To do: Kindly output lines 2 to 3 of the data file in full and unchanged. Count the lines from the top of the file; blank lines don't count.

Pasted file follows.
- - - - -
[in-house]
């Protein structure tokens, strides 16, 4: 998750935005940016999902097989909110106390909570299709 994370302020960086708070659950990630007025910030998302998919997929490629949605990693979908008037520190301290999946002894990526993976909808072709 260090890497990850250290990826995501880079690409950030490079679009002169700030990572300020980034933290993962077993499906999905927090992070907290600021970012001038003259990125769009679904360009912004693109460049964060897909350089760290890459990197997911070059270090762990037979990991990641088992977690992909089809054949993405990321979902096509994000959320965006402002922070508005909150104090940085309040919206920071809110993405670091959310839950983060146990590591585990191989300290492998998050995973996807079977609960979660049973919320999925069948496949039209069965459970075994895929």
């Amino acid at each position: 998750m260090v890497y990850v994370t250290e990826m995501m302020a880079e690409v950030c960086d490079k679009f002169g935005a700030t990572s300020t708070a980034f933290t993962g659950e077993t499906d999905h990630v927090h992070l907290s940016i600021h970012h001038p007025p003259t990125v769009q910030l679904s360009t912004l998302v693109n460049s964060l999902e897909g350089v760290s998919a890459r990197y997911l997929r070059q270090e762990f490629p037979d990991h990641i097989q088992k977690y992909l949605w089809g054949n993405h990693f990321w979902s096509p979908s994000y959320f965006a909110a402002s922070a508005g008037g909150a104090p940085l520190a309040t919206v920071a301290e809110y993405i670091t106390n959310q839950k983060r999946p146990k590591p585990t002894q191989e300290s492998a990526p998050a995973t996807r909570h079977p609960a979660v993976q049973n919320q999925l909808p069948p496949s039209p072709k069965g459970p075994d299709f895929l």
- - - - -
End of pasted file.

């Protein structure tokens, strides 16, 4: 998750935005940016999902097989909110106390909570299709 994370302020960086708070659950990630007025910030998302998919997929490629949605990693979908008037520190301290999946002894990526993976909808072709 260090890497990850250290990826995501880079690409950030490079679009002169700030990572300020980034933290993962077993499906999905927090992070907290600021970012001038003259990125769009679904360009912004693109460049964060897909350089760290890459990197997911070059270090762990037979990991990641088992977690992909089809054949993405990321979902096509994000959320965006402002922070508005909150104090940085309040919206920071809110993405670091959310839950983060146990590591585990191989300290492998998050995973996807079977609960979660049973919320999925069948496949039209069965459970075994895929």
């Amino acid at each position: 998750m260090v890497y990850v994370t250290e990826m995501m302020a880079e690409v950030c960086d490079k679009f002169g935005a700030t990572s300020t708070a980034f933290t993962g659950e077993t499906d999905h990630v927090h992070l907290s940016i600021h970012h001038p007025p003259t990125v769009q910030l679904s360009t912004l998302v693109n460049s964060l999902e897909g350089v760290s998919a890459r990197y997911l997929r070059q270090e762990f490629p037979d990991h990641i097989q088992k977690y992909l949605w089809g054949n993405h990693f990321w979902s096509p979908s994000y959320f965006a909110a402002s922070a508005g008037g909150a104090p940085l520190a309040t919206v920071a301290e809110y993405i670091t106390n959310q839950k983060r999946p146990k590591p585990t002894q191989e300290s492998a990526p998050a995973t996807r909570h079977p609960a979660v993976q049973n919320q999925l909808p069948p496949s039209p072709k069965g459970p075994d299709f895929l």